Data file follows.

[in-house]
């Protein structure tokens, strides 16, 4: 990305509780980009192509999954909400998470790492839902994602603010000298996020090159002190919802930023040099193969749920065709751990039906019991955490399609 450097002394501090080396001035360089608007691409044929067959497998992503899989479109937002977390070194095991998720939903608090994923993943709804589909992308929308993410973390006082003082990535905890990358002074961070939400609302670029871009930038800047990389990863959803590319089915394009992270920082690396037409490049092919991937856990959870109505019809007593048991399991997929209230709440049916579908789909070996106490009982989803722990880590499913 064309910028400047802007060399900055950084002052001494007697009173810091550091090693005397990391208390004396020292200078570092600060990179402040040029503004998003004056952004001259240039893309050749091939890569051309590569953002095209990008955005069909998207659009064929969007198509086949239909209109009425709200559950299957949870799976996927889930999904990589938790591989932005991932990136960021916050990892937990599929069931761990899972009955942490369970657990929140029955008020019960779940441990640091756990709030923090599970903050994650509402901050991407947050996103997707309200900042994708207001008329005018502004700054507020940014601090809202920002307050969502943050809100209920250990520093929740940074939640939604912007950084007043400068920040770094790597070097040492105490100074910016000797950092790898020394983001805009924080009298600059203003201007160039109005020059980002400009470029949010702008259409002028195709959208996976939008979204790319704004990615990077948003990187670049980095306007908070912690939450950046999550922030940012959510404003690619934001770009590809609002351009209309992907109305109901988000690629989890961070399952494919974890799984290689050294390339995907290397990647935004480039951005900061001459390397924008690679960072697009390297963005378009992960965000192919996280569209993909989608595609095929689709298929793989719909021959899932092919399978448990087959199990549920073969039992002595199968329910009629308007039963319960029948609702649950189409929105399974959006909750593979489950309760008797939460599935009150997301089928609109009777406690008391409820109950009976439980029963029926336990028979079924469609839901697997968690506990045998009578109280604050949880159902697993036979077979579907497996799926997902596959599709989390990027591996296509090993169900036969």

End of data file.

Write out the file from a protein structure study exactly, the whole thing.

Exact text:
[in-house]
């Protein structure tokens, strides 16, 4: 990305509780980009192509999954909400998470790492839902994602603010000298996020090159002190919802930023040099193969749920065709751990039906019991955490399609 450097002394501090080396001035360089608007691409044929067959497998992503899989479109937002977390070194095991998720939903608090994923993943709804589909992308929308993410973390006082003082990535905890990358002074961070939400609302670029871009930038800047990389990863959803590319089915394009992270920082690396037409490049092919991937856990959870109505019809007593048991399991997929209230709440049916579908789909070996106490009982989803722990880590499913 064309910028400047802007060399900055950084002052001494007697009173810091550091090693005397990391208390004396020292200078570092600060990179402040040029503004998003004056952004001259240039893309050749091939890569051309590569953002095209990008955005069909998207659009064929969007198509086949239909209109009425709200559950299957949870799976996927889930999904990589938790591989932005991932990136960021916050990892937990599929069931761990899972009955942490369970657990929140029955008020019960779940441990640091756990709030923090599970903050994650509402901050991407947050996103997707309200900042994708207001008329005018502004700054507020940014601090809202920002307050969502943050809100209920250990520093929740940074939640939604912007950084007043400068920040770094790597070097040492105490100074910016000797950092790898020394983001805009924080009298600059203003201007160039109005020059980002400009470029949010702008259409002028195709959208996976939008979204790319704004990615990077948003990187670049980095306007908070912690939450950046999550922030940012959510404003690619934001770009590809609002351009209309992907109305109901988000690629989890961070399952494919974890799984290689050294390339995907290397990647935004480039951005900061001459390397924008690679960072697009390297963005378009992960965000192919996280569209993909989608595609095929689709298929793989719909021959899932092919399978448990087959199990549920073969039992002595199968329910009629308007039963319960029948609702649950189409929105399974959006909750593979489950309760008797939460599935009150997301089928609109009777406690008391409820109950009976439980029963029926336990028979079924469609839901697997968690506990045998009578109280604050949880159902697993036979077979579907497996799926997902596959599709989390990027591996296509090993169900036969």